After traveling for more than two years and some 1 billion miles, NASA's Juno mission to Jupiter is back where it started. Almost. At 3:21 p.m. ET Wednesday, the Juno space probe will be 347 miles away from Earth, just above the southern tip of Africa.
(As an aside, at around 11:30 a.m. ET, it was more than 90,000 miles away.)
Journalist Ryan Lizza says there's one far-reaching, controversial issue President Obama will soon get to decide all by himself, without having to ask Congress. He alone can approve or reject construction of the Keystone XL pipeline, designed to take heavy crude oil extracted from Alberta, Canada, through America's heartland to refineries on the Gulf Coast.
Originally published on Wed October 9, 2013 5:05 pm
It is good to be the king.
That old adage holds, even though nowadays we call our chief executive "Mr. President."
After another long day of showdown over the shutdown, President Obama was able to dominate the headlines, break the tension and change the atmosphere in Washington. He could demonstrate everything that is different about being in the White House — as opposed to that other House where Speaker John Boehner lives.
And now to a different story about the changing face of another historic community. Sapelo Island, just off the coast of Georgia, is home to one of the few remaining Gullah Geechee enclaves. These tight knit communities in the nation's South-East trace their roots back to slavery times and share a distinct culture and dialect. But now that's being threatened by a changing economy.
This is TELL ME MORE from NPR News. I'm Michel Martin. In a few minutes, we will talk about people and their attachment to the land in two very different places in the United States, and how that attachment to the land may be threatened.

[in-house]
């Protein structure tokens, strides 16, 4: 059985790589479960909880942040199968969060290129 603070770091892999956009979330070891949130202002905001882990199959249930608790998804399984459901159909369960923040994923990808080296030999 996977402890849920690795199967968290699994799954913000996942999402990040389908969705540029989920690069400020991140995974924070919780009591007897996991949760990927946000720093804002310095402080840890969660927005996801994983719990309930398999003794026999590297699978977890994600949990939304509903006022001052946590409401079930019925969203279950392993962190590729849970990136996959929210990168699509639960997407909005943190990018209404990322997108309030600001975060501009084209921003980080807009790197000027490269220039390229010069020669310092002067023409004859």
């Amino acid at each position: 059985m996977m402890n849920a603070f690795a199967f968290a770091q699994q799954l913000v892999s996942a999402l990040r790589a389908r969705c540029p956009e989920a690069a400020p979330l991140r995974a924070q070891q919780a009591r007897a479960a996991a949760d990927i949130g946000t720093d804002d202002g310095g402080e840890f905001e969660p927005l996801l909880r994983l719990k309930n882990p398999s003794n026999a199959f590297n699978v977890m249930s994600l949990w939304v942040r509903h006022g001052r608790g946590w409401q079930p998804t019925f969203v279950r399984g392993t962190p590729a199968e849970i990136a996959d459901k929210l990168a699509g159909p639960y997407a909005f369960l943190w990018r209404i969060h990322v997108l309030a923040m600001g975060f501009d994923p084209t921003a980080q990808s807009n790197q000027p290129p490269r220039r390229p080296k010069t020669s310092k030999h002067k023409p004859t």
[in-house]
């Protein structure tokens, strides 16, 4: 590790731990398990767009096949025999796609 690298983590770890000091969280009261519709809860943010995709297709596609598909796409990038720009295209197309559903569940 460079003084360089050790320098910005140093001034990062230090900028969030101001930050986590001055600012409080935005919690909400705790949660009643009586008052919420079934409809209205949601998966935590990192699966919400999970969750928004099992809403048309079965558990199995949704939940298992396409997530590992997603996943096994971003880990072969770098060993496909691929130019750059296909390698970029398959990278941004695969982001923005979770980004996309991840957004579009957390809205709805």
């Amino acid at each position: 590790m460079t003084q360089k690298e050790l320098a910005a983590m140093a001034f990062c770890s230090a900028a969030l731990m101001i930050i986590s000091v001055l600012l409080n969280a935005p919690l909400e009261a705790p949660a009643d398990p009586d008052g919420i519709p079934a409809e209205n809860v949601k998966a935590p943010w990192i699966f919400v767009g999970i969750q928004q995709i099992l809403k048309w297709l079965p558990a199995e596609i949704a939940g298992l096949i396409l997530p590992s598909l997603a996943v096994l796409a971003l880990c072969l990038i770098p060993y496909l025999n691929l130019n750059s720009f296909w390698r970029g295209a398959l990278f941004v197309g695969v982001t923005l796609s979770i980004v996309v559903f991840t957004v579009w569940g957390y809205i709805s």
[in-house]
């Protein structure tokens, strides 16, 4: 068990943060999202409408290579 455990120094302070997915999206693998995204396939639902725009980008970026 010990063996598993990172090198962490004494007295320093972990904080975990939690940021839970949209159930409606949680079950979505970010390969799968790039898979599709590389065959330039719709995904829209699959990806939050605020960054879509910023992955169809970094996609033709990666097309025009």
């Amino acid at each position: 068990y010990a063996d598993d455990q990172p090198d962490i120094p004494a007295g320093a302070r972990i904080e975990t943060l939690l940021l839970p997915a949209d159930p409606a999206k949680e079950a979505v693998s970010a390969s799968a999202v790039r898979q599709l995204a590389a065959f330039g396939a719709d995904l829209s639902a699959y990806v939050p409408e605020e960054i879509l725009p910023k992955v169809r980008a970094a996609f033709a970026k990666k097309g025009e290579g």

This is TELL ME MORE from NPR News. I'm Michel Martin. The partial government shutdown is now into its ninth day. There's no sign of a breakthrough anytime soon. So we are going to look at a number of ways the country is being affected. Later in the program, we'll speak with NPR senior business editor Marilyn Geewax about how this stalemate is playing out with our trading partners overseas.
Originally published on Wed October 9, 2013 1:13 pm
An undercover New York City police officer has been arrested and charged in connection with the beating of an SUV driver last month by a group of motorcyclists. The attack was videotaped and went viral on YouTube.
Wojciech Braszczok, 32, was part of the motorcycle rally on Sept. 29. As The Associated Press says, the rally "began with a reckless motorcycle group ride on a Manhattan highway ... [and ended when] one motorcyclist was run over, and the SUV driver was dragged from behind the wheel and beaten on a street."